Dominique Strauss-Kahn's French Accuser
2:02 PM, May 24, 2011 • By LINDA PHILLIPS ASHOUR
While Dominique Strauss-Kahn broods under guard in a downtown Manhattan apartment, the housekeeper who has accused the former head of the International Monetary Fund of sexual assault remains silent until she can speak in court. Another alleged victim, Tristane Banon, a 31-year-old French novelist and journalist, isn’t speaking to reporters, either. But that hasn’t always been the case. Banon has been trying to tell her story for years—through her fiction, in her interviews, on television broadcasts, and before a live audience. What she has said—and why everyone has heard but no one has listened—reveal much about la vie privée, la vie publique in France.
At the time of the alleged attack in 2002, Banon, who was then only 22, and DSK were hardly strangers. She was the goddaughter of his second wife and one of his daughter’s best friends. Tristane herself was the result of a union between her mother and a married man she has never met, a man she later described in one of her novels as naming her as a dog would by “peeing on a wall to establish its territory.” One wonders whether DSK, whom she alleges attempted to rape her during an interview for an early collection of interviews with powerful men called Admitted Mistakes, wasn’t one of the authoritarian fathers she observed as she grew up and later described in a popular French talk show. Banon later told Agora Vox: Citizens’ Media that she removed the chapter on DSK under pressure. “In this story, I wasn’t mean, I didn’t file a complaint, I pulled the chapter, I did everything he told me to do.”
The disturbing truths at the heart of the fiction that she subsequently wrote were shaped by the author’s own life. I Forgot to Kill Her, the title of Banon’s first novel, tracks the strained relations between Tristane and her mother Anne Mansouret, a longtime politico in Normandy. The book got a lot of attention, especially in venues such as Régine, where she signed copies by the coat check from 11 to 2 in the morning. But who, exactly, would the author like to kill in a book Banon readily describes as autobiographical? Her story features an ambitious, unflinching mother who chooses politics over maternity and leaves her child in the hands of a Moroccan nanny who drinks so much that her young charge learns to recognize the difference between Irish and Scottish whisky with her eyes closed. The more alcohol the nanny consumes, the more she beats her young charge, usually favoring the child’s back. Banon narrates this personal story in such a flat, featureless tone that a reader might never have suspected that the story was real.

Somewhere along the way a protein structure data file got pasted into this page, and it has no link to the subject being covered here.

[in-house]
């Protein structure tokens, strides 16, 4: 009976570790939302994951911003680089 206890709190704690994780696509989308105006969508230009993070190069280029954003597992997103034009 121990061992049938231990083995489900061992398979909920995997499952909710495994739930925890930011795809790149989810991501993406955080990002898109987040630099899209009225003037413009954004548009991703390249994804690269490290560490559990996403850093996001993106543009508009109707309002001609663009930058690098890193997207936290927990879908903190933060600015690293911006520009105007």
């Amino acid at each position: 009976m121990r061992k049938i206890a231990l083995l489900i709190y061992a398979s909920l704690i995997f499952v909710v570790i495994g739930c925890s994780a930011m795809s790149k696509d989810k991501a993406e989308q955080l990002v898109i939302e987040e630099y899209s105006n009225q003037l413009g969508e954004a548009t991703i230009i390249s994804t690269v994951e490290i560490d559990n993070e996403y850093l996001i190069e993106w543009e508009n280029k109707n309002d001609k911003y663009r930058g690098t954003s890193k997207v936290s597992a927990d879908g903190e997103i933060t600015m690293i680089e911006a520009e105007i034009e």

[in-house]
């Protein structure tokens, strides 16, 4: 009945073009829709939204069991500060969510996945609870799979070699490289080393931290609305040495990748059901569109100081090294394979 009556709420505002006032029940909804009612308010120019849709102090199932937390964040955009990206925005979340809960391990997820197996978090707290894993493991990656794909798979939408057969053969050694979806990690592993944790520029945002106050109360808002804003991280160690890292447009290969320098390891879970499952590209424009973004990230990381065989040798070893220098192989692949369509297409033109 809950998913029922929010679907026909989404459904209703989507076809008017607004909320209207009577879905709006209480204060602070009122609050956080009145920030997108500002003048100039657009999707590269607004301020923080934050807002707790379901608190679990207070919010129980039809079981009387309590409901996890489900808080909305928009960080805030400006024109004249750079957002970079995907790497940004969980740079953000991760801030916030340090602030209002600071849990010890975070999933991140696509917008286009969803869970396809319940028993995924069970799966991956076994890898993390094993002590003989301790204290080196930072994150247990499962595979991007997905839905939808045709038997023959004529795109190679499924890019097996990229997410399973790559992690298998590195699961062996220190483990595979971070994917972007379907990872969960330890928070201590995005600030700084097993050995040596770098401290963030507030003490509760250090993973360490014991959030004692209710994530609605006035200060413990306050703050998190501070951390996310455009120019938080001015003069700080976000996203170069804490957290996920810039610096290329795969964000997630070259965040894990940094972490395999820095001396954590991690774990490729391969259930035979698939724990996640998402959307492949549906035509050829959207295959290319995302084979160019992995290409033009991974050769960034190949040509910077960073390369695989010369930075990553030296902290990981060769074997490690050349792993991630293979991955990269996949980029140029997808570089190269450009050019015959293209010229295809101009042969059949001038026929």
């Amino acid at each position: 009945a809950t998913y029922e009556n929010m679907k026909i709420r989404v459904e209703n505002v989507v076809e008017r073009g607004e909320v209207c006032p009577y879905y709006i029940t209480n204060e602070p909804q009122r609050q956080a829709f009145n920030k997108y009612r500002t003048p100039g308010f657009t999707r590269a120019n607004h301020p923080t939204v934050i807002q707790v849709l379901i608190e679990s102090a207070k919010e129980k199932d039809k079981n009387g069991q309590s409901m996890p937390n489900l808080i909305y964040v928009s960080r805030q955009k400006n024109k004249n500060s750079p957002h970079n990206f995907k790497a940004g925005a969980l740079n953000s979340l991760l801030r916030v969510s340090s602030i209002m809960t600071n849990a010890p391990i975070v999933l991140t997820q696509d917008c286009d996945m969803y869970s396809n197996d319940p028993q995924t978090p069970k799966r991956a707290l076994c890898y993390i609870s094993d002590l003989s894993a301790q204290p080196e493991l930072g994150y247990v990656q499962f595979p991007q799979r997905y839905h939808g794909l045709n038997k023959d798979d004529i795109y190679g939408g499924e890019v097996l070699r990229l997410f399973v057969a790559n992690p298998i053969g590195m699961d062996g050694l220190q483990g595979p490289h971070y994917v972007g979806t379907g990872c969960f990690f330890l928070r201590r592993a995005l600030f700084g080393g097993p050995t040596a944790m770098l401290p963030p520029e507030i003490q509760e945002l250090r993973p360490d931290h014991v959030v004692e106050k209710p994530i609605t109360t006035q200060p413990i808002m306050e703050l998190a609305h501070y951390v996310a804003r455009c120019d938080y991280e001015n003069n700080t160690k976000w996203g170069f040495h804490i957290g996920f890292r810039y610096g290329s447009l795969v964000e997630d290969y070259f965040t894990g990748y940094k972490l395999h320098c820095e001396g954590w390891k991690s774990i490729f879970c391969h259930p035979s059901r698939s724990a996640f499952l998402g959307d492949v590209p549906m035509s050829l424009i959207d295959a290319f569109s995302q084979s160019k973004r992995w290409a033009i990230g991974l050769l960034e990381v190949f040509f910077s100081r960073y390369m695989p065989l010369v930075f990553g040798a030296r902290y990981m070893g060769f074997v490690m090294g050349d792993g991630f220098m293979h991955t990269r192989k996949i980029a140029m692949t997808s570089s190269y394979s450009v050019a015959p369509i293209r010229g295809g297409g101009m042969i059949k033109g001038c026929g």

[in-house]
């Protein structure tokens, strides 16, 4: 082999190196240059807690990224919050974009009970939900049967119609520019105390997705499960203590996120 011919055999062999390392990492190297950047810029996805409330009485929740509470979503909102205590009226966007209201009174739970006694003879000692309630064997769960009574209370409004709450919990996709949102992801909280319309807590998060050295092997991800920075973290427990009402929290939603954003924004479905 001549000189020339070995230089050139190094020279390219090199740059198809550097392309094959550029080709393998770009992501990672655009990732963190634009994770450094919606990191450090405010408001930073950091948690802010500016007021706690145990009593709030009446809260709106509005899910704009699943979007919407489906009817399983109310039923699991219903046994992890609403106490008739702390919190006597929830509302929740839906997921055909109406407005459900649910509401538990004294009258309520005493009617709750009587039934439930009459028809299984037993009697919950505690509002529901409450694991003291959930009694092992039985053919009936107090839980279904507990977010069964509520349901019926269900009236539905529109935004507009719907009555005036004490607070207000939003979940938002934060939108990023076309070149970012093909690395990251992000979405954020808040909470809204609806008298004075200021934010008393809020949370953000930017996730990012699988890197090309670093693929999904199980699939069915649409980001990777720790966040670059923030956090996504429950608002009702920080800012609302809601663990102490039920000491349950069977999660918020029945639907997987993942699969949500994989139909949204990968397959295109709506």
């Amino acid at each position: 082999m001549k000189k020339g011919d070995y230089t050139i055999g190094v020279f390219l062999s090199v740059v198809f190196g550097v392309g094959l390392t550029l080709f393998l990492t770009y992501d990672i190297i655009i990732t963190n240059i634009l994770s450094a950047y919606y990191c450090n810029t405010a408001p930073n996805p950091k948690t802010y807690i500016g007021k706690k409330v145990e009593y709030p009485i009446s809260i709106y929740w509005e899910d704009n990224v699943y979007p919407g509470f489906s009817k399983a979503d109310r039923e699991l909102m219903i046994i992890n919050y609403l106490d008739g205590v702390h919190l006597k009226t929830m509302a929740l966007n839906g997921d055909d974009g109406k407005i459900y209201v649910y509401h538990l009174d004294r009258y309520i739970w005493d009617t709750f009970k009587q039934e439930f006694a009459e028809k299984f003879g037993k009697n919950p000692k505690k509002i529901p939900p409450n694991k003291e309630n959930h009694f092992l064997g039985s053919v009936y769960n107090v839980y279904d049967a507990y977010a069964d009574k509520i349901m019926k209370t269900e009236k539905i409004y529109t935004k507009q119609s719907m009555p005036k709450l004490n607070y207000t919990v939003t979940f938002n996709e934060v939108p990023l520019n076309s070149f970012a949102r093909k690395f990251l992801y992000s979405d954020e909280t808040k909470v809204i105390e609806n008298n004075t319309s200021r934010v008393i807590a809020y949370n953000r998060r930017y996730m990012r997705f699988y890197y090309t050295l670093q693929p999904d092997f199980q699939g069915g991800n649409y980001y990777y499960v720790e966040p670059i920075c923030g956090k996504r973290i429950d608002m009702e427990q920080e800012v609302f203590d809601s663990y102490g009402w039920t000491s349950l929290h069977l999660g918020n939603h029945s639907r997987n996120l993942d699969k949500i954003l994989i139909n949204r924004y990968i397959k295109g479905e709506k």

Mansouret describes herself as “a mother, a matriarch, not a mommy” during her first television appearance with Banon in 2008. Mansouret’s short, backswept hair and chiseled face look harsh next to her daughter’s delicate features. Sweeping aside the blond hair that tumbles into her eyes, Banon describes a mother who is “cold, square,” a woman who made it clear that she “didn’t like children.” Yet this same woman is “pragmatic,” someone her daughter claims she would call as soon as she had a problem. The camera cuts away to stunning photographs of a younger Mansouret that fill Banon’s bedroom as she reaches over to touch the picture of her mother.
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